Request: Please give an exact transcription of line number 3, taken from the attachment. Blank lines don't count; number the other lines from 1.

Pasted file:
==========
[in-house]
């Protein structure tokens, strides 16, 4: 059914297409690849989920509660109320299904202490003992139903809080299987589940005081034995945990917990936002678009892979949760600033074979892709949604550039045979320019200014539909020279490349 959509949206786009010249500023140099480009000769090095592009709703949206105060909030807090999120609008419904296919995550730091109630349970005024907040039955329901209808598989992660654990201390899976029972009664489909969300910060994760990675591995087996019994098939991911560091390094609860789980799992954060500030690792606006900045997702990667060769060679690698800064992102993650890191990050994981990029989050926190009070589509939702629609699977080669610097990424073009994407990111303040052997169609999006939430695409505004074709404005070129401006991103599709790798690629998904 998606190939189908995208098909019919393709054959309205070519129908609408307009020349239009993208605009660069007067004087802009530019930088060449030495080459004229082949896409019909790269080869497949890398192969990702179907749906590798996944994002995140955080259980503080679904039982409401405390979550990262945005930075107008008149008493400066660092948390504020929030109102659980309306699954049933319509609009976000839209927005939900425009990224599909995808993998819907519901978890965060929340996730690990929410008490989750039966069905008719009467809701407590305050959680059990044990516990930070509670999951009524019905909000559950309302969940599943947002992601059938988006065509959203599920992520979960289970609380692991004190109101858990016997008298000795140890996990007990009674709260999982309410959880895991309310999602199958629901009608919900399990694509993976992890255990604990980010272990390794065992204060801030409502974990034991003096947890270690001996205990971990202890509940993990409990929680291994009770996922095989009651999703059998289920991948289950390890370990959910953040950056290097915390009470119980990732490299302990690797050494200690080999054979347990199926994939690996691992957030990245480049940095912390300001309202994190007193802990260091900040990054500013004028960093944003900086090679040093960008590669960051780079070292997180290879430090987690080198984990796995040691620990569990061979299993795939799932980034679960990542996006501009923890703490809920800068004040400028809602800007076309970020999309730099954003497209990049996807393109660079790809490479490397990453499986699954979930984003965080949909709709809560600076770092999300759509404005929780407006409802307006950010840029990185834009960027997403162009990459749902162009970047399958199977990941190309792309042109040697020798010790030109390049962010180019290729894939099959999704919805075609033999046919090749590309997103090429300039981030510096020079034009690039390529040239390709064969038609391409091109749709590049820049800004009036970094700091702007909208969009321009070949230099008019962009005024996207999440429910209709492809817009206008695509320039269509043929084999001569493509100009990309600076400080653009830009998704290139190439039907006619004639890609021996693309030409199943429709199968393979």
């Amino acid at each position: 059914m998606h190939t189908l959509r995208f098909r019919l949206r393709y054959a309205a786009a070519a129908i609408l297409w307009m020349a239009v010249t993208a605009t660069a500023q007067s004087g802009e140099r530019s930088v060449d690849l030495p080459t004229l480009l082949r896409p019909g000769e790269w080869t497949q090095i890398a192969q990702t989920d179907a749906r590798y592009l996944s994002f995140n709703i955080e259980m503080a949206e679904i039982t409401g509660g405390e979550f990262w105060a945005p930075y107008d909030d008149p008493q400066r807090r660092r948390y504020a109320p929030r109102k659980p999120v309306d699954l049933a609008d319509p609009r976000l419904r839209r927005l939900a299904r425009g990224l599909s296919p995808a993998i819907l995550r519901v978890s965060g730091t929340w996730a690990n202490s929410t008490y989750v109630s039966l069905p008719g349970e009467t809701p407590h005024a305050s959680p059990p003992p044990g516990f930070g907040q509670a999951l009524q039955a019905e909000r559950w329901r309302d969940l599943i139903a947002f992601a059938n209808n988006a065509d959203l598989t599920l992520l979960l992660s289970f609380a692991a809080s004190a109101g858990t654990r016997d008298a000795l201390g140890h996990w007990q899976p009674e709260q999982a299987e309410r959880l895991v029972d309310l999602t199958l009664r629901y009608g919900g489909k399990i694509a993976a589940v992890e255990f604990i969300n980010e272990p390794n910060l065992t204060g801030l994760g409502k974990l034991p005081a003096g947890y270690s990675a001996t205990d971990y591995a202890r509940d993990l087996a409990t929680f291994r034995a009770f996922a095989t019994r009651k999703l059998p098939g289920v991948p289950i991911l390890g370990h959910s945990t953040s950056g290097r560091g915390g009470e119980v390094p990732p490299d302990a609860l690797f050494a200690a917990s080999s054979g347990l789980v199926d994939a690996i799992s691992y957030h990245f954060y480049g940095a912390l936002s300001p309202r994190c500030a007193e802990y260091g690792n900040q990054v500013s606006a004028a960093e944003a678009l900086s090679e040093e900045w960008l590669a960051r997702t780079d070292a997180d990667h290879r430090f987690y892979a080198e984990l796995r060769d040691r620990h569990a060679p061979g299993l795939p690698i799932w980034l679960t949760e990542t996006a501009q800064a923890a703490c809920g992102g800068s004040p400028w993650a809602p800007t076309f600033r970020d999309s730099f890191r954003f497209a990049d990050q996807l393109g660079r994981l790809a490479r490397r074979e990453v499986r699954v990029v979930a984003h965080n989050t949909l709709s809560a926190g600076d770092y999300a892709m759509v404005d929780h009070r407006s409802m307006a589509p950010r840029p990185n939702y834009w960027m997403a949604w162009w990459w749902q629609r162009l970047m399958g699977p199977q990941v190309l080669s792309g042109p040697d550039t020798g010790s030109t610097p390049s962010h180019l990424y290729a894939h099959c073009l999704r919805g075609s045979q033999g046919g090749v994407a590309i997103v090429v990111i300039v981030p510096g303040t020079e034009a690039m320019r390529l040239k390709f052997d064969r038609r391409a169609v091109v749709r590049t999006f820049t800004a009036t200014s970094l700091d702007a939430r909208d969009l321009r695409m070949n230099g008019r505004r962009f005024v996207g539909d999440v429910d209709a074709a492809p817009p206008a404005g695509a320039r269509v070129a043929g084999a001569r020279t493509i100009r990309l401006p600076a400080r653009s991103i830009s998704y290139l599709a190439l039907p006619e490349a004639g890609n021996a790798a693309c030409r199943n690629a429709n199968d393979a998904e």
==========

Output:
């Amino acid at each position: 059914m998606h190939t189908l959509r995208f098909r019919l949206r393709y054959a309205a786009a070519a129908i609408l297409w307009m020349a239009v010249t993208a605009t660069a500023q007067s004087g802009e140099r530019s930088v060449d690849l030495p080459t004229l480009l082949r896409p019909g000769e790269w080869t497949q090095i890398a192969q990702t989920d179907a749906r590798y592009l996944s994002f995140n709703i955080e259980m503080a949206e679904i039982t409401g509660g405390e979550f990262w105060a945005p930075y107008d909030d008149p008493q400066r807090r660092r948390y504020a109320p929030r109102k659980p999120v309306d699954l049933a609008d319509p609009r976000l419904r839209r927005l939900a299904r425009g990224l599909s296919p995808a993998i819907l995550r519901v978890s965060g730091t929340w996730a690990n202490s929410t008490y989750v109630s039966l069905p008719g349970e009467t809701p407590h005024a305050s959680p059990p003992p044990g516990f930070g907040q509670a999951l009524q039955a019905e909000r559950w329901r309302d969940l599943i139903a947002f992601a059938n209808n988006a065509d959203l598989t599920l992520l979960l992660s289970f609380a692991a809080s004190a109101g858990t654990r016997d008298a000795l201390g140890h996990w007990q899976p009674e709260q999982a299987e309410r959880l895991v029972d309310l999602t199958l009664r629901y009608g919900g489909k399990i694509a993976a589940v992890e255990f604990i969300n980010e272990p390794n910060l065992t204060g801030l994760g409502k974990l034991p005081a003096g947890y270690s990675a001996t205990d971990y591995a202890r509940d993990l087996a409990t929680f291994r034995a009770f996922a095989t019994r009651k999703l059998p098939g289920v991948p289950i991911l390890g370990h959910s945990t953040s950056g290097r560091g915390g009470e119980v390094p990732p490299d302990a609860l690797f050494a200690a917990s080999s054979g347990l789980v199926d994939a690996i799992s691992y957030h990245f954060y480049g940095a912390l936002s300001p309202r994190c500030a007193e802990y260091g690792n900040q990054v500013s606006a004028a960093e944003a678009l900086s090679e040093e900045w960008l590669a960051r997702t780079d070292a997180d990667h290879r430090f987690y892979a080198e984990l796995r060769d040691r620990h569990a060679p061979g299993l795939p690698i799932w980034l679960t949760e990542t996006a501009q800064a923890a703490c809920g992102g800068s004040p400028w993650a809602p800007t076309f600033r970020d999309s730099f890191r954003f497209a990049d990050q996807l393109g660079r994981l790809a490479r490397r074979e990453v499986r699954v990029v979930a984003h965080n989050t949909l709709s809560a926190g600076d770092y999300a892709m759509v404005d929780h009070r407006s409802m307006a589509p950010r840029p990185n939702y834009w960027m997403a949604w162009w990459w749902q629609r162009l970047m399958g699977p199977q990941v190309l080669s792309g042109p040697d550039t020798g010790s030109t610097p390049s962010h180019l990424y290729a894939h099959c073009l999704r919805g075609s045979q033999g046919g090749v994407a590309i997103v090429v990111i300039v981030p510096g303040t020079e034009a690039m320019r390529l040239k390709f052997d064969r038609r391409a169609v091109v749709r590049t999006f820049t800004a009036t200014s970094l700091d702007a939430r909208d969009l321009r695409m070949n230099g008019r505004r962009f005024v996207g539909d999440v429910d209709a074709a492809p817009p206008a404005g695509a320039r269509v070129a043929g084999a001569r020279t493509i100009r990309l401006p600076a400080r653009s991103i830009s998704y290139l599709a190439l039907p006619e490349a004639g890609n021996a790798a693309c030409r199943n690629a429709n199968d393979a998904e």